The high-profile case of Sıla Gençoğlu, a renowned pop singer who was allegedly beaten by her actor boyfriend Ahmet Kural put violence against women in the spotlight once again. The Women Emergency Assistance Notification System (KADES) app developed by the Turkish police is the latest measure to protect women against violence. Since its launch on March 24, the app has prevented 145 women from suffering death or injury at the hands of men prone to violence.
KADES, which can be installed on IOS or Android smartphones, enables women to alert the police with just one click. Users first log on to the app by providing a number of details, including their phone numbers. Once logged on, the victim can notify the police by clicking on the "seek help" button, which automatically sends her location to the police.
A total of 33,000 people downloaded the app from March 24 to Nov. 1, as 6,770 tip-offs were filed with police via the app. Of them, 145 were genuine cases of violence and were eventually prevented by police officers sent to the users' locations.
A 36-year-old woman from Bozüyük, a town in western Bilecik province, was one of the users rescued by police. An unidentified woman beaten by her ex-boyfriend used the app and police responded within five minutes, detaining the suspect.
In another case, a woman with an ongoing divorce case in the eastern city of Ağrı, who already had a restraining order on her violent husband, used the app on June 28 when the husband showed up at her door and tried to break in. The man was detained before he was able to enter.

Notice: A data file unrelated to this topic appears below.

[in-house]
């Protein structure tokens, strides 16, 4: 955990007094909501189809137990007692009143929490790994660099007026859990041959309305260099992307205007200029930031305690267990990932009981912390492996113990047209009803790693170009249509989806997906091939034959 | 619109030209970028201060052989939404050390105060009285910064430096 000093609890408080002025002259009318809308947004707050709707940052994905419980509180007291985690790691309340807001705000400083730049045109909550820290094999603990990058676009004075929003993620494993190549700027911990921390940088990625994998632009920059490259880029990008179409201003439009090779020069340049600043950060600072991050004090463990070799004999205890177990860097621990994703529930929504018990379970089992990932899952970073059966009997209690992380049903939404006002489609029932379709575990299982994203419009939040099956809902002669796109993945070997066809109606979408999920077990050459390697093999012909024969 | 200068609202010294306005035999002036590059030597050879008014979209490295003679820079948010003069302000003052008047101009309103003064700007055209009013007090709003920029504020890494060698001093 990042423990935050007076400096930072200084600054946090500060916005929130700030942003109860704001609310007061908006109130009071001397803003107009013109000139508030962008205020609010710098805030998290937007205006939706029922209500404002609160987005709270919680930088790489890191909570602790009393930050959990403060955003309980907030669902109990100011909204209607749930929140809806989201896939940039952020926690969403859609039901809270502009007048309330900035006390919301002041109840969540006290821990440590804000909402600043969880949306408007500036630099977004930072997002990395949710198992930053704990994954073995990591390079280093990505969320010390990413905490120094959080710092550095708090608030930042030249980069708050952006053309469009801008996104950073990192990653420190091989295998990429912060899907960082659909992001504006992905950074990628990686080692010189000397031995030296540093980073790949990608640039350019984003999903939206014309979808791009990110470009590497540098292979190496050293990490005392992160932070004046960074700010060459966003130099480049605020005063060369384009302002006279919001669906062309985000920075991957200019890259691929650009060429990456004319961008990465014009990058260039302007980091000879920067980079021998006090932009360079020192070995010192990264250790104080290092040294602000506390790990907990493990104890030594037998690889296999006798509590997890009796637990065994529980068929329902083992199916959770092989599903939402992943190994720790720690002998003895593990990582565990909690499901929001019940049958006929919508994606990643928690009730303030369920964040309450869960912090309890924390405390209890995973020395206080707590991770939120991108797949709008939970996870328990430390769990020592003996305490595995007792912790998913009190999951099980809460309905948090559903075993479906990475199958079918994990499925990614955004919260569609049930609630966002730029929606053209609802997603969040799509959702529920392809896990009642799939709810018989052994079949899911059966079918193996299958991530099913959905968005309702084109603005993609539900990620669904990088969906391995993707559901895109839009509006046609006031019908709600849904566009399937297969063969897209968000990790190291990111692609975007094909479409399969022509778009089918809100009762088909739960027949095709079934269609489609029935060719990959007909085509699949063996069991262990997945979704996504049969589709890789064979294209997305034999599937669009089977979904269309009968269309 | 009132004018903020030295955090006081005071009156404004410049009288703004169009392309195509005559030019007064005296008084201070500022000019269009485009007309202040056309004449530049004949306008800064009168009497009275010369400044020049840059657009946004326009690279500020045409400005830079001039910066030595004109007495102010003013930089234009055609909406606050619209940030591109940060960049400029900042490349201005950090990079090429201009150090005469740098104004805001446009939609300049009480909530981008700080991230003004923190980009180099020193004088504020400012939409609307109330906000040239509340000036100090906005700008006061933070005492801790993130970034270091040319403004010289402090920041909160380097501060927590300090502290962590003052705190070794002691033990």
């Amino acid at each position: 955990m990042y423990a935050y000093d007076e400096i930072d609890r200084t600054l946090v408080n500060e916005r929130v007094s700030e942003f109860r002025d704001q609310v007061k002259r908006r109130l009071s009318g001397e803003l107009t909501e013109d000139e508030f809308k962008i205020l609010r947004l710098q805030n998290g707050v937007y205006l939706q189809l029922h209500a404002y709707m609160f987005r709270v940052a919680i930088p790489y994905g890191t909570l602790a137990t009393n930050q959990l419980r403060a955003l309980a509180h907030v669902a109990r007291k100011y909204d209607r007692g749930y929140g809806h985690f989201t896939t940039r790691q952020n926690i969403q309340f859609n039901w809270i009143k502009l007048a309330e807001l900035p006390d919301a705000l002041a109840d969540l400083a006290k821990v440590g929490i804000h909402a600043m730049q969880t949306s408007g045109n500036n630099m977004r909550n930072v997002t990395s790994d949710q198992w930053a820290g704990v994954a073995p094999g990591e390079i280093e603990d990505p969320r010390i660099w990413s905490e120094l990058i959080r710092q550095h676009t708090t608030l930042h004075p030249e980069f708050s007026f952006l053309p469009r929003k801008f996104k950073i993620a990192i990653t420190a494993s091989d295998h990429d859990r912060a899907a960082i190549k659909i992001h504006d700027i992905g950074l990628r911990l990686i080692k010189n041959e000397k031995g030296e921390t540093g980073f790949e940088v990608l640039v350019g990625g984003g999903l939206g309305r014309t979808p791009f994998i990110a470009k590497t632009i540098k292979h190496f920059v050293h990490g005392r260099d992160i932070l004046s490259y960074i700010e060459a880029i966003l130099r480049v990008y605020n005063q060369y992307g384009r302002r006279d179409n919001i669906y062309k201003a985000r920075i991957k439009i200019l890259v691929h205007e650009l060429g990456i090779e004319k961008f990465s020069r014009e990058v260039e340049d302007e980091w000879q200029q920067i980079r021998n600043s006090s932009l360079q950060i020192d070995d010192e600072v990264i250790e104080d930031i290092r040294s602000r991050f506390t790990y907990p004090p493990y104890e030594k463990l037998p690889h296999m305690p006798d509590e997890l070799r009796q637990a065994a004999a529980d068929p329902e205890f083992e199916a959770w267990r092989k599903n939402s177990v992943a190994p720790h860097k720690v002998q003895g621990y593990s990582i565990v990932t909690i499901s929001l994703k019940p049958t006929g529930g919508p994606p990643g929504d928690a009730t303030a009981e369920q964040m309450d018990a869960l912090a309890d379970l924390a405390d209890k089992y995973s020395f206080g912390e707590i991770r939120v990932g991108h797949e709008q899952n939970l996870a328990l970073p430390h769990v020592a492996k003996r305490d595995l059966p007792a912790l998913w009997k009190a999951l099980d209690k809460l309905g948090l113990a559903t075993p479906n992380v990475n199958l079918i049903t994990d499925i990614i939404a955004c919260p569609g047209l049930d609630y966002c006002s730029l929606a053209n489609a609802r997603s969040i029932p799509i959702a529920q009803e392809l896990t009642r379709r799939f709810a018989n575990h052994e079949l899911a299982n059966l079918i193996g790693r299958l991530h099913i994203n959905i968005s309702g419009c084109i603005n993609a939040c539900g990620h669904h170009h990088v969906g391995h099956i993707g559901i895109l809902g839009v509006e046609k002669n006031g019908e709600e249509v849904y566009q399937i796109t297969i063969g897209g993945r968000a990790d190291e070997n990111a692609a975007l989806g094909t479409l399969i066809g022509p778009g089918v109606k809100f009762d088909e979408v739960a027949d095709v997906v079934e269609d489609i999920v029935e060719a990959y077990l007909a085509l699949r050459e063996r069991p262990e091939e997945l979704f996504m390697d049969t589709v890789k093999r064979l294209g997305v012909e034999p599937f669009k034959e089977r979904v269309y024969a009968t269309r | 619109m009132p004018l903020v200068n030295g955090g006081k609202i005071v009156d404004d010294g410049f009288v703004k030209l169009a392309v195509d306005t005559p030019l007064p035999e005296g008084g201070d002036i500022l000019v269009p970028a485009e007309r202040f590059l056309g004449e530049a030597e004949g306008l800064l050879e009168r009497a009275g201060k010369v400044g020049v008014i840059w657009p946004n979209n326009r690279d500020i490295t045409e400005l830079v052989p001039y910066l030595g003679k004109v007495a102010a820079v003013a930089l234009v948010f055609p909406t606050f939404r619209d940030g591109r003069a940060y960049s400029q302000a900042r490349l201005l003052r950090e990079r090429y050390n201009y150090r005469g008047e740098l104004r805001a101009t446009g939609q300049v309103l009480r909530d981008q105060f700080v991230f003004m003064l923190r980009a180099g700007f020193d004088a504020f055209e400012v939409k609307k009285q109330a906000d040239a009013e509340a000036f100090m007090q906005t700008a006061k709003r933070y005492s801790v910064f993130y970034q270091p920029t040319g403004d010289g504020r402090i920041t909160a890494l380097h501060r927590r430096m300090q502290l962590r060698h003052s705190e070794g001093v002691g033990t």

In the central city of Niğde, a 21-year-old woman helped the police capture the perpetrator quickly when she used KADES after she was sexually assaulted in an elevator on Oct. 28.
Domestic violence and the murder of women by husbands, partners and relatives have long been a thorn in Turkey's side where broader media coverage over recent years has made this scar on society even more visible.
Although no official figures are available, dozens of women are killed every year by husbands, former husbands, boyfriends or male relatives, according to reports by nonprofit groups monitoring violence against women.
A larger number are believed to be subject of sexual assault. In both physical and sexual violence cases, victims tend to not to report the attacks, either fearing for their life or fearing that their next of kin, children, etc. will also face attack.
In some cases, experts say women do not file complaints against their husbands after instances of domestic violence, as they are economically dependent on their spouses. Turkey's Family and Social Affairs Ministry has been tackling the problem by providing education courses, raising public awareness and empowering women.
The violence, which is mostly fed by a patriarchal mindset that treats women as second-class citizens, occasionally draw public outrage but still prevails.
Sıla Gençoğlu's case can further raise awareness on the issue as she is probably the best-known figure to report a case of violence. A few days after Ahmet Kural, an actor known for his comedy films and TV series, allegedly brutally assaulted her in his Istanbul home, the singer filed a criminal complaint against him for the incident that drew widespread condemnation. The complaint led to a three-month restraining order on Kural, who is expected to testify to prosecutors today.